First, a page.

Revit building design software is specifically built for Building Information Modeling (BIM), empowering design and construction professionals to bring ideas from concept to construction with a coordinated and consistent model-based approach. Its features include tools for architectural design, MEP and structural engineering, construction, and enables coordination between disciplines. A Revit 2016 license is available for purchase as part of Building Design Suite Premium and Ultimate editions. A desktop subscription to the Building Design Suite provides access to Revit software at its lowest cost of entry and allows you to stay current with the latest releases, benefit from flexible licensing rights, select cloud services, and support. This is an Autodesk product that allows users to design a building and structure and its components in 3D, annotate the model with 2D drafting elements, and access building information from the building model’s database. Revit is 4D BIM capable with tools to plan and track various stages in the building’s lifecycle, from concept to construction and later demolition. From the beginning, Revit’s point was to allow architects and other building professionals to design and document a building by creating a parametric three-dimensional model including both the geometry and non-geometric design and construction information, what would later be referred to as Building Information Modeling or BIM. The two key differentiators to Revit when it first appeared were its parametric components being created using a graphical family editor rather than a programming language, and how all relationships between components, views, and annotations were captured by the model such that a change to any element would automatically propagate to keep the model consistent.
Many Revit users find its 3D capabilities superior to other products. Once you’ve drawn an object or component, you don’t have to copy or extend that item over to make an elevation view or take the time to draw several different elevation views. With Revit you draw it once and you’re done, which means big time savings. Users also appreciate how Revit streamlines workflows and saves time by generating floor plans from the model. Several users also note the aesthetic look of the workspace is a huge improvement from the somewhat bleak look of AutoCAD (the darkness is touted by AutoCAD as reducing eye strain). Other users appreciate how intuitive the project browser is, and how the drag and drop qualities of moving drawings and legends onto sheets feels very natural.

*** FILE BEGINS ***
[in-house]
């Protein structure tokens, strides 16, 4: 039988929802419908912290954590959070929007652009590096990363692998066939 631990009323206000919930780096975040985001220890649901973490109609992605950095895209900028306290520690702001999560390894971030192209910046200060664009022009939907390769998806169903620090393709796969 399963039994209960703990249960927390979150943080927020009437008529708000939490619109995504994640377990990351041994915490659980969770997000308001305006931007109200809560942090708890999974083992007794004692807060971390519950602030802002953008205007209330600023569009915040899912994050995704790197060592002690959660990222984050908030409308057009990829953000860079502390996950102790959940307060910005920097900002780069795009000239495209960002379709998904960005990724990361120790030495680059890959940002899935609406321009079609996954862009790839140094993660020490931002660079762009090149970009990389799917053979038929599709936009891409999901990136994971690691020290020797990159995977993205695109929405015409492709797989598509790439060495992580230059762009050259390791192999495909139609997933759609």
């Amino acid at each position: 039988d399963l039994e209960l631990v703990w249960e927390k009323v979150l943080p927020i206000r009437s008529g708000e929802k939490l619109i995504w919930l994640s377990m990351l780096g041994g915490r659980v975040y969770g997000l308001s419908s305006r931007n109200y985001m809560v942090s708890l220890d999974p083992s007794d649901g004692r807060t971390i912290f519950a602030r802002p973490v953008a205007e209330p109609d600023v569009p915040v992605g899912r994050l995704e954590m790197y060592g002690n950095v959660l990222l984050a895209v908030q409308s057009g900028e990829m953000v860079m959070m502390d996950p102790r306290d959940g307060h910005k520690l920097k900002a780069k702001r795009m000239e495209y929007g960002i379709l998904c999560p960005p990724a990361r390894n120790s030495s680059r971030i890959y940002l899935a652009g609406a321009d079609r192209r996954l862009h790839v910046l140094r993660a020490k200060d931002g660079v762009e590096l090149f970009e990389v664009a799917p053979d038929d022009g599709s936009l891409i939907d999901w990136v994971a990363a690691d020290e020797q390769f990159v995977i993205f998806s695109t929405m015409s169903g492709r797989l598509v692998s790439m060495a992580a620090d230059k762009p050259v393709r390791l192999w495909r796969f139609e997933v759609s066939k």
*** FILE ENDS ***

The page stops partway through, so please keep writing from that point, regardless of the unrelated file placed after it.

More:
One major complaint with Revit across many users include an unacceptable number of bugs and issues that the company seems extremely slow to fix in subsequent releases, and these are bugs that affect people’s day-to-day work lives. Another major complaint is that it’s extremely slow, even on high-end powerful computers. Other users note that backwards compatibility is very problematic in upgrades, while others mention how the integrated text-editing tools are not robust, for example not allowing for more than one level of bulleting and numbering to achieve an outline presentation of information.
If BIM modeling is your need, Revit can meet that need. However, as with other AutoDesk products, it seems prone to very annoying bugs and glitches that seem to linger across multiple releases.